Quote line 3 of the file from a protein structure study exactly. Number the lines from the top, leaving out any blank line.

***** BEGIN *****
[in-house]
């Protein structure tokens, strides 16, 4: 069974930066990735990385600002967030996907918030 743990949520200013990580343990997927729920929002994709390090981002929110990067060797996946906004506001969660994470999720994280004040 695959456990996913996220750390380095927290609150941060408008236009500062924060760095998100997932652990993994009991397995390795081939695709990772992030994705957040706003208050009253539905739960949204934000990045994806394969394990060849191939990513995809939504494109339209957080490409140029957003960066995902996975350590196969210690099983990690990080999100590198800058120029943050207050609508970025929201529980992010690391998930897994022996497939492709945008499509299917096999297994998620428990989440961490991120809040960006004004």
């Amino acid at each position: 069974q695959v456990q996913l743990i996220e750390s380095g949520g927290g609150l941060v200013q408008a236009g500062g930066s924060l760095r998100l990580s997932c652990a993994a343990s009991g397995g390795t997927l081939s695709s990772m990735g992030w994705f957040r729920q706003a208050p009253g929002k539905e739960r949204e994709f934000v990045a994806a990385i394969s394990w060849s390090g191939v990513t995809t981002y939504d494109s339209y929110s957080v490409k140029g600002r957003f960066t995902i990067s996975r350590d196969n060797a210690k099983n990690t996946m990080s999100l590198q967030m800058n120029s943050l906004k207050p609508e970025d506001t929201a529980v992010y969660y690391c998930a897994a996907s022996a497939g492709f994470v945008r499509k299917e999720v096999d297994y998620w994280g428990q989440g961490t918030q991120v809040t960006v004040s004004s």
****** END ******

């Amino acid at each position: 069974q695959v456990q996913l743990i996220e750390s380095g949520g927290g609150l941060v200013q408008a236009g500062g930066s924060l760095r998100l990580s997932c652990a993994a343990s009991g397995g390795t997927l081939s695709s990772m990735g992030w994705f957040r729920q706003a208050p009253g929002k539905e739960r949204e994709f934000v990045a994806a990385i394969s394990w060849s390090g191939v990513t995809t981002y939504d494109s339209y929110s957080v490409k140029g600002r957003f960066t995902i990067s996975r350590d196969n060797a210690k099983n990690t996946m990080s999100l590198q967030m800058n120029s943050l906004k207050p609508e970025d506001t929201a529980v992010y969660y690391c998930a897994a996907s022996a497939g492709f994470v945008r499509k299917e999720v096999d297994y998620w994280g428990q989440g961490t918030q991120v809040t960006v004040s004004s």